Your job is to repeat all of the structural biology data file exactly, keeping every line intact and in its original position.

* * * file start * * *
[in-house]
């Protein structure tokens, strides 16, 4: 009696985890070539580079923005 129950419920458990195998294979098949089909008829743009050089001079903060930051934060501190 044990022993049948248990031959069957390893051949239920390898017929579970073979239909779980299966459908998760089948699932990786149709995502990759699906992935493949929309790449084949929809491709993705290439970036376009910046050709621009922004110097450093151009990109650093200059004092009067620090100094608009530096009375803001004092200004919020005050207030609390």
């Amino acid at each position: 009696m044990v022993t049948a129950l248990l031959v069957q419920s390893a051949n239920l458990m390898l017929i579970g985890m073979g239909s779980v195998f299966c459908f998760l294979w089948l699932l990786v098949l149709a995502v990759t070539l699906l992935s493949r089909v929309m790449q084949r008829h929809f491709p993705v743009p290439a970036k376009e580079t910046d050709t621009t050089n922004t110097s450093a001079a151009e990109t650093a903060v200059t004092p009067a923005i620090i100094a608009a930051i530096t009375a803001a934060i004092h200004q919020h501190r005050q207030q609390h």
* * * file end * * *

[in-house]
């Protein structure tokens, strides 16, 4: 009696985890070539580079923005 129950419920458990195998294979098949089909008829743009050089001079903060930051934060501190 044990022993049948248990031959069957390893051949239920390898017929579970073979239909779980299966459908998760089948699932990786149709995502990759699906992935493949929309790449084949929809491709993705290439970036376009910046050709621009922004110097450093151009990109650093200059004092009067620090100094608009530096009375803001004092200004919020005050207030609390």
């Amino acid at each position: 009696m044990v022993t049948a129950l248990l031959v069957q419920s390893a051949n239920l458990m390898l017929i579970g985890m073979g239909s779980v195998f299966c459908f998760l294979w089948l699932l990786v098949l149709a995502v990759t070539l699906l992935s493949r089909v929309m790449q084949r008829h929809f491709p993705v743009p290439a970036k376009e580079t910046d050709t621009t050089n922004t110097s450093a001079a151009e990109t650093a903060v200059t004092p009067a923005i620090i100094a608009a930051i530096t009375a803001a934060i004092h200004q919020h501190r005050q207030q609390h």